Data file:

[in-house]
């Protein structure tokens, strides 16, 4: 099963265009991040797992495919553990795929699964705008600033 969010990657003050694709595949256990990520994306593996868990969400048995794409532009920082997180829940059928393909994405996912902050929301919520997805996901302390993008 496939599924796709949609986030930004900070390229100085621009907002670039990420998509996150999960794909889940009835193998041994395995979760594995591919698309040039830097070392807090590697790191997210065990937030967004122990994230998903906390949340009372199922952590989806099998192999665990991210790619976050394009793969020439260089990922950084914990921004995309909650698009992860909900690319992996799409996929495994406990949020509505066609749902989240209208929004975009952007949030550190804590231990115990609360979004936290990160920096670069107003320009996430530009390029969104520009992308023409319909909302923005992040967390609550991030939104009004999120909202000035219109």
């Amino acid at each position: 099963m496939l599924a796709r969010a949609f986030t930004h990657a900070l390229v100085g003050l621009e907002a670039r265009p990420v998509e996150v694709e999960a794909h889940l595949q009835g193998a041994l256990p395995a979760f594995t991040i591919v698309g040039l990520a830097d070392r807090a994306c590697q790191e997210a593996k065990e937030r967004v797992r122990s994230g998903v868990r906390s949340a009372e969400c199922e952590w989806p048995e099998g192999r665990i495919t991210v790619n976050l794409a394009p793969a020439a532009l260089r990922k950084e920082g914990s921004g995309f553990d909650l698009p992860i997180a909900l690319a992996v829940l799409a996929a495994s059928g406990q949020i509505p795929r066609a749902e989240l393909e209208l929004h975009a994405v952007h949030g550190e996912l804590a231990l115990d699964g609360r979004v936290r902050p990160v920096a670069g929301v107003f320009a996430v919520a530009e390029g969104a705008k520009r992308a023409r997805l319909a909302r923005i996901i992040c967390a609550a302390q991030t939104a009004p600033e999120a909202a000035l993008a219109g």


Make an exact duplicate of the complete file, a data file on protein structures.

[in-house]
């Protein structure tokens, strides 16, 4: 099963265009991040797992495919553990795929699964705008600033 969010990657003050694709595949256990990520994306593996868990969400048995794409532009920082997180829940059928393909994405996912902050929301919520997805996901302390993008 496939599924796709949609986030930004900070390229100085621009907002670039990420998509996150999960794909889940009835193998041994395995979760594995591919698309040039830097070392807090590697790191997210065990937030967004122990994230998903906390949340009372199922952590989806099998192999665990991210790619976050394009793969020439260089990922950084914990921004995309909650698009992860909900690319992996799409996929495994406990949020509505066609749902989240209208929004975009952007949030550190804590231990115990609360979004936290990160920096670069107003320009996430530009390029969104520009992308023409319909909302923005992040967390609550991030939104009004999120909202000035219109």
């Amino acid at each position: 099963m496939l599924a796709r969010a949609f986030t930004h990657a900070l390229v100085g003050l621009e907002a670039r265009p990420v998509e996150v694709e999960a794909h889940l595949q009835g193998a041994l256990p395995a979760f594995t991040i591919v698309g040039l990520a830097d070392r807090a994306c590697q790191e997210a593996k065990e937030r967004v797992r122990s994230g998903v868990r906390s949340a009372e969400c199922e952590w989806p048995e099998g192999r665990i495919t991210v790619n976050l794409a394009p793969a020439a532009l260089r990922k950084e920082g914990s921004g995309f553990d909650l698009p992860i997180a909900l690319a992996v829940l799409a996929a495994s059928g406990q949020i509505p795929r066609a749902e989240l393909e209208l929004h975009a994405v952007h949030g550190e996912l804590a231990l115990d699964g609360r979004v936290r902050p990160v920096a670069g929301v107003f320009a996430v919520a530009e390029g969104a705008k520009r992308a023409r997805l319909a909302r923005i996901i992040c967390a609550a302390q991030t939104a009004p600033e999120a909202a000035l993008a219109g």